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Three Generations
of Service
Picture of PHPaul
posted
What a pain in the ass to work on.

One of the common complaints about the bike is snatchy fueling and excessive engine braking. It IS a little difficult to control the throttle smoothly, especially at low speeds. This is because, apparently for emissions reasons, when you back off the throttle the injectors cut off completely. LOT of engine braking. Opening the throttle back up without chain snatch takes some practice.

So, there's a company out in Warshinton that will "re-flash" your ECU to correct these things and will also change several other settings to your specification or a custom flash if you've gone to an aftermarket exhaust or suchlike.

They're having a sale...

I'm going to have their basic stock flash done which will cure the snatchy throttle issue and also have them remove the electronic speed limiter and lower the "fan on" point to 200°. Even in Maine, the bike will go north of 220° at a stop light in July.

The ECU is under the gas tank.

Removing the gas tank on my 1979 Yamaha XS650:

Open seat
Take off one fuel line.
Remove one bolt.
Remove tank.

Removing the gas tank on my 2016 Yamaha FJ09:

Upper Tank Shroud. (4 fasteners and 2 rubber bung mounts)
Rear Tank Shroud. (4 fasteners)
Lower Tank Shrouds.(3 fasteners, a bung mount and some velcro on each side)
Turn Signal Panels.(3 fasteners, an electrical connector, a bung mount and a clip on each side)
Rear tank mount bolts.(2 fasteners)
Front tank mount bolts.(2 fasteners)

Just so I can lift the tank up far enough to undo two multipin connectors and slide the ECU out. And I cheated and just propped the tank up while removing the ECU instead of unhooking yet another connector and two hoses from the fuel pump and taking the tank all the way off.


Fortunately, there was a tutorial. Sufferin' Teapot, there's a lot of plastic on that bike.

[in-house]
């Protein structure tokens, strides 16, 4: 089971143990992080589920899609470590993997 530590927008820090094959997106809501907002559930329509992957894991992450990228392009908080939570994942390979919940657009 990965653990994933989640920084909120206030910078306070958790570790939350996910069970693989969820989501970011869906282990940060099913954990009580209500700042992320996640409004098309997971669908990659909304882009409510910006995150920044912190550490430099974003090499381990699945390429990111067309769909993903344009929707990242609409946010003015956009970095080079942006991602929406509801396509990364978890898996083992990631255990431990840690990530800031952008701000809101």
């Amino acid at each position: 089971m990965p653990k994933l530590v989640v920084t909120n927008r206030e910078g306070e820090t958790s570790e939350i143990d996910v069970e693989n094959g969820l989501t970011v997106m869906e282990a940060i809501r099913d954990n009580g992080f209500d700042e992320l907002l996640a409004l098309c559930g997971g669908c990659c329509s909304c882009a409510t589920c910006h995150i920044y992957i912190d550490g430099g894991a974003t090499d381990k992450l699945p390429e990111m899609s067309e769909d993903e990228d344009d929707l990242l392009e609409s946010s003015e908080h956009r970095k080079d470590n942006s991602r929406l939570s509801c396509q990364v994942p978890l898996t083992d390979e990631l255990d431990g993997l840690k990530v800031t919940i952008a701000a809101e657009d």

Almost makes me want to go back to carburetors. Almost...




Be careful when following the masses. Sometimes the M is silent.
 
Posts: 10885 | Location: Downeast Maine | Registered: March 10, 2010Reply With QuoteReport This Post
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quote:
Originally posted by PHPaul:
...my 1979 Yamaha XS650...

I rode a BSA back then. My Brit Bike mechanic was smarter than that, he owned a Yamaha XS650. Great motorcycle -- Brit bike styling, sound, handling, better brakes, and Japanese reliability and ease of maintenance.


--------------------------
Every normal man must be tempted, at times, to spit on his hands, hoist the black flag, and begin slitting throats.
-- H L Mencken
 
Posts: 8180 | Location: Illinois farm country | Registered: November 15, 2008Reply With QuoteReport This Post
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Removing the gas tank on my 1979 Yamaha XS650:



I had a 1971 XS650 Yellow/Gold & white. Top speed was about 95. Handled much better than the Honda 450 I traded.


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If you can't dazzle them with brilliance, baffle them with bullshit!

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Posts: 3455 | Location: Nashville, Tennessee | Registered: December 16, 2004Reply With QuoteReport This Post
Three Generations
of Service
Picture of PHPaul
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I bought a '74 TX650A brand new in '74. Kept that bike longer than any bike I've ever owned, and I've owned a few.

Bought the '79 in a fit of nostalgia back in 2010-ish. Funny, it wasn't nearly as fast as I remember that '74 being, even after I went completely through the motor and freshened it up. Like you said, 95 +/- and it sounded like it was about to come from 'gether at that speed. 55-60 was it's Happy Place.

Of course, there's considerably more of me now than there was in 1974. That must be it...




Be careful when following the masses. Sometimes the M is silent.
 
Posts: 10885 | Location: Downeast Maine | Registered: March 10, 2010Reply With QuoteReport This Post
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...1979 Yamaha XS650:


I had a '73 with both kick and electric start. Had a weird looking small handle for electric start.

Great around town. Not so great riding on a long ride of say 100 miles.

I believe Yamaha had a 10-12 year run on the bike.


*********
"In GOD we trust. All others pay cash" - Sign in a Pawn shop.
 
Posts: 5976 | Location: Arizona | Registered: August 17, 2008Reply With QuoteReport This Post
Three Generations
of Service
Picture of PHPaul
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quote:
Originally posted by GWbiker:
quote:
...1979 Yamaha XS650:


I had a '73 with both kick and electric start. Had a weird looking small handle for electric start.

Great around town. Not so great riding on a long ride of say 100 miles.

I believe Yamaha had a 10-12 year run on the bike.


Yup, 1970 to 1983 I believe. The '70 to '73 had a decompression lever. IIRC, the '70 was kick only, '71-'73 combined the electric starter with the decompression lever.

Parts for those early decompression models are roughly as common as hen's teeth.